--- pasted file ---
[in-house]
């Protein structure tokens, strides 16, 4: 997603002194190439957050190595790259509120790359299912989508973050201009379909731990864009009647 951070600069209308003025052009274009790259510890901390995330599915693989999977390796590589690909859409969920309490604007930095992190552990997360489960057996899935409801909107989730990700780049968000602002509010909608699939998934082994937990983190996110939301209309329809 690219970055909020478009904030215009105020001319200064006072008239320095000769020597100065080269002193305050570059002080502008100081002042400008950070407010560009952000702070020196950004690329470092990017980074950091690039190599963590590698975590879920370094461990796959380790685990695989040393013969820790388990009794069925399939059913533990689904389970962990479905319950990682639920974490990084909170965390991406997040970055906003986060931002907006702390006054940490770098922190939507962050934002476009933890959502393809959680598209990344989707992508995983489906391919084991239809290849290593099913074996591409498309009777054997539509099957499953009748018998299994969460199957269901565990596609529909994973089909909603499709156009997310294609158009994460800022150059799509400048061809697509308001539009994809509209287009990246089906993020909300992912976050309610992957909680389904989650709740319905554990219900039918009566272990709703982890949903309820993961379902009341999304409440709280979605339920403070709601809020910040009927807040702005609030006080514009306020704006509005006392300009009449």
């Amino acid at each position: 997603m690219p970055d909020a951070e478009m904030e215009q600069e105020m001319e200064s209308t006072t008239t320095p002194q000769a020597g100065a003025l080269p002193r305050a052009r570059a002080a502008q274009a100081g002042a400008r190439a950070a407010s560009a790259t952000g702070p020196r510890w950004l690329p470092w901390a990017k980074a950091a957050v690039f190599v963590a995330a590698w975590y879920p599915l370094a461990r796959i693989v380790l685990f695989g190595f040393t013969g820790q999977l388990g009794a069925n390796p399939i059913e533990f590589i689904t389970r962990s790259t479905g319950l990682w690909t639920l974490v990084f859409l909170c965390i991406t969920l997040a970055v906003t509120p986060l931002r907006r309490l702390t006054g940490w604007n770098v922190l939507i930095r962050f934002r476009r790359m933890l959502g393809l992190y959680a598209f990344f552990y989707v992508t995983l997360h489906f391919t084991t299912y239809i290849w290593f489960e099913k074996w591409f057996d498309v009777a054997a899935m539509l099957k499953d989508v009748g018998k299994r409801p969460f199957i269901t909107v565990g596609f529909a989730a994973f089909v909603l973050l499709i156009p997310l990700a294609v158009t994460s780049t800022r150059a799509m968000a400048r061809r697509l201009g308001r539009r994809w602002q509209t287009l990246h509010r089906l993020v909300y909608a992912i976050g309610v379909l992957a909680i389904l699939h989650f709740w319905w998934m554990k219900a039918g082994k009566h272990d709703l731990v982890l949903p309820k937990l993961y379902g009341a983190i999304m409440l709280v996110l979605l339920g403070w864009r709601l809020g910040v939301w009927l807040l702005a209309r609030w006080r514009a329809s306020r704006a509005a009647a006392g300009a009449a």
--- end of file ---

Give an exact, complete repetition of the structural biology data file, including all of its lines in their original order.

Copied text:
[in-house]
């Protein structure tokens, strides 16, 4: 997603002194190439957050190595790259509120790359299912989508973050201009379909731990864009009647 951070600069209308003025052009274009790259510890901390995330599915693989999977390796590589690909859409969920309490604007930095992190552990997360489960057996899935409801909107989730990700780049968000602002509010909608699939998934082994937990983190996110939301209309329809 690219970055909020478009904030215009105020001319200064006072008239320095000769020597100065080269002193305050570059002080502008100081002042400008950070407010560009952000702070020196950004690329470092990017980074950091690039190599963590590698975590879920370094461990796959380790685990695989040393013969820790388990009794069925399939059913533990689904389970962990479905319950990682639920974490990084909170965390991406997040970055906003986060931002907006702390006054940490770098922190939507962050934002476009933890959502393809959680598209990344989707992508995983489906391919084991239809290849290593099913074996591409498309009777054997539509099957499953009748018998299994969460199957269901565990596609529909994973089909909603499709156009997310294609158009994460800022150059799509400048061809697509308001539009994809509209287009990246089906993020909300992912976050309610992957909680389904989650709740319905554990219900039918009566272990709703982890949903309820993961379902009341999304409440709280979605339920403070709601809020910040009927807040702005609030006080514009306020704006509005006392300009009449």
């Amino acid at each position: 997603m690219p970055d909020a951070e478009m904030e215009q600069e105020m001319e200064s209308t006072t008239t320095p002194q000769a020597g100065a003025l080269p002193r305050a052009r570059a002080a502008q274009a100081g002042a400008r190439a950070a407010s560009a790259t952000g702070p020196r510890w950004l690329p470092w901390a990017k980074a950091a957050v690039f190599v963590a995330a590698w975590y879920p599915l370094a461990r796959i693989v380790l685990f695989g190595f040393t013969g820790q999977l388990g009794a069925n390796p399939i059913e533990f590589i689904t389970r962990s790259t479905g319950l990682w690909t639920l974490v990084f859409l909170c965390i991406t969920l997040a970055v906003t509120p986060l931002r907006r309490l702390t006054g940490w604007n770098v922190l939507i930095r962050f934002r476009r790359m933890l959502g393809l992190y959680a598209f990344f552990y989707v992508t995983l997360h489906f391919t084991t299912y239809i290849w290593f489960e099913k074996w591409f057996d498309v009777a054997a899935m539509l099957k499953d989508v009748g018998k299994r409801p969460f199957i269901t909107v565990g596609f529909a989730a994973f089909v909603l973050l499709i156009p997310l990700a294609v158009t994460s780049t800022r150059a799509m968000a400048r061809r697509l201009g308001r539009r994809w602002q509209t287009l990246h509010r089906l993020v909300y909608a992912i976050g309610v379909l992957a909680i389904l699939h989650f709740w319905w998934m554990k219900a039918g082994k009566h272990d709703l731990v982890l949903p309820k937990l993961y379902g009341a983190i999304m409440l709280v996110l979605l339920g403070w864009r709601l809020g910040v939301w009927l807040l702005a209309r609030w006080r514009a329809s306020r704006a509005a009647a006392g300009a009449a």